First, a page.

To Kill a Mockingbird 2. A Tale of Two Cities 3. In the suit's deep pockets he keeps little scraps of paper, which eventually wad up into balls of paper. The old doctor was married once, to a much younger woman who died a year after their marriage.
She was an heiress with two principal suitors, one who "talked continually of virginity," and one who said almost nothing at all before trying to kiss her.
Eventually, she became pregnant by the quiet suitor, and went to Doctor Reefy for medical help. After she had a miscarriage, she and the doctor were married, and during their few months of happiness he would read to her from what he had written on the little scraps of paper in his pockets. Winesburg, Ohio is an idiosyncratic work, falling somewhere between a novel and a collection of short stories. Its twenty-four sections all involve the inhabitants of Winesburg, and all are connected, though not directly linked as the chapters of a novel would be.
The only framing device that Anderson provides for this succession of vignettes is the peculiar prologue entitled "The Book of the Grotesque," in which a nameless old man envisions caricaturized individuals obsessed with various truths. This vision provides a key to the rest of the work, since each one of the subsequent twenty-four sections can be interpreted as a portrayal of a "grotesque" human being.
Anderson, however, does not make the connection explicit: Nevertheless, the connection between the old man's grotesques and the inhabitants of Winesburg is clear. Wing Biddlebaum, the first character introduced, bears an element of the grotesque in his odd relationship to his remarkable hands, which are the root of all his troubles.
By means of flashback, it is revealed that his hands have stripped him of his teaching career and isolated him from the rest of humanity, even to the point of making him change his name.
Through Biddlebaum's isolation and pitiable qualities, Anderson begins his exploration of the book's central themes: Nearly all of his characters are alienated in some way, either physically or emotionally, from the rest of society. The major exception is George Willard, also introduced in the first section. George is the book's central character, with connections to several of the others, many of whom feel an urge to confide in him.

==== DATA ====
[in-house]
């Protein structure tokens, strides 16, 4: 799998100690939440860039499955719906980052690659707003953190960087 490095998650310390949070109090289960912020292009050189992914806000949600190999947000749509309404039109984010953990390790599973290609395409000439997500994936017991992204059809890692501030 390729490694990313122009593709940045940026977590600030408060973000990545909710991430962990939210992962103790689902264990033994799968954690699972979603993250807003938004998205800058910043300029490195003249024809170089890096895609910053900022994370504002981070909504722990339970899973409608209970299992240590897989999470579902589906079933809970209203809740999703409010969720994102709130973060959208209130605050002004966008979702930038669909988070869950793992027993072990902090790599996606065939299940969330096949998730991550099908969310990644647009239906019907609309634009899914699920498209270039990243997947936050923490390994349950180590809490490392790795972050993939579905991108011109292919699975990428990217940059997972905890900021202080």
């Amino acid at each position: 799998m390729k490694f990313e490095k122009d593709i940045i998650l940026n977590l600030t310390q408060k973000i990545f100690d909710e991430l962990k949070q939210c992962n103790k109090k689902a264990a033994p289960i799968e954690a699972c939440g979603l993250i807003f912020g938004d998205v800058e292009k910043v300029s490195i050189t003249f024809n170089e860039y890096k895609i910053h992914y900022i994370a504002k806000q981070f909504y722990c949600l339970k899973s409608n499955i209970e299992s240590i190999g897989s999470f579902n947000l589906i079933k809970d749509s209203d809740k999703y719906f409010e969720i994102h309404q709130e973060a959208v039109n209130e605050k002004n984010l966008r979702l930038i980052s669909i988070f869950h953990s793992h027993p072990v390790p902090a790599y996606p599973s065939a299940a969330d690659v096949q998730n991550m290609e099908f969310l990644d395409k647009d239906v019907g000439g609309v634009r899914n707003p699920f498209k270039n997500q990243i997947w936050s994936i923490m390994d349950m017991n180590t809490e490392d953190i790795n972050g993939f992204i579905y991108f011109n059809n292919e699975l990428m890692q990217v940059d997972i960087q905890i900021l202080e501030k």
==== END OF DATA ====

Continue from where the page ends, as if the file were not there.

He is also, in his youth and inexperience, one of the book's most uncomplicated figures.
Paper Pills H E was an old man with a white beard and huge nose and hands. Long before the time during which we will know him, he was a doctor and drove a jaded white horse from house to house through the streets of Winesburg.
His inability to communicate with anyone else is conveyed not only by the paper pills but also by Anderson's description of him sitting all day by a cobweb-covered window in his empty office. Anderson says, suggestively, "He never opened the window.
PAPER PILLS He was an old man with a white beard and huge nose and hands. Long before the time during which we will know him, he was a doctor and drove a jaded. Read Paper Pills of Winesburg, Ohio by Sherwood Anderson. The text begins: PAPER PILLS, concerning Doctor Reefy HE WAS AN old man with a white beard and huge nose and hands. Long before the time during which we will know him, he was a doctor and drove a jaded white horse from house to house through the streets of Winesburg. Later he married a girl who had money.
PAPER PILLS, concerning Doctor Reefy, Page 1: Read Winesburg, Ohio, by Author Sherwood Anderson Page by Page, now. Free, Online. A summary of "The Book of the Grotesque," "Hands," "Paper Pills" in Sherwood Anderson's Winesburg, Ohio. Learn exactly what happened in this chapter, scene, or section of Winesburg, Ohio and what it means. Perfect for acing essays, tests, and quizzes, as well as for writing lesson plans.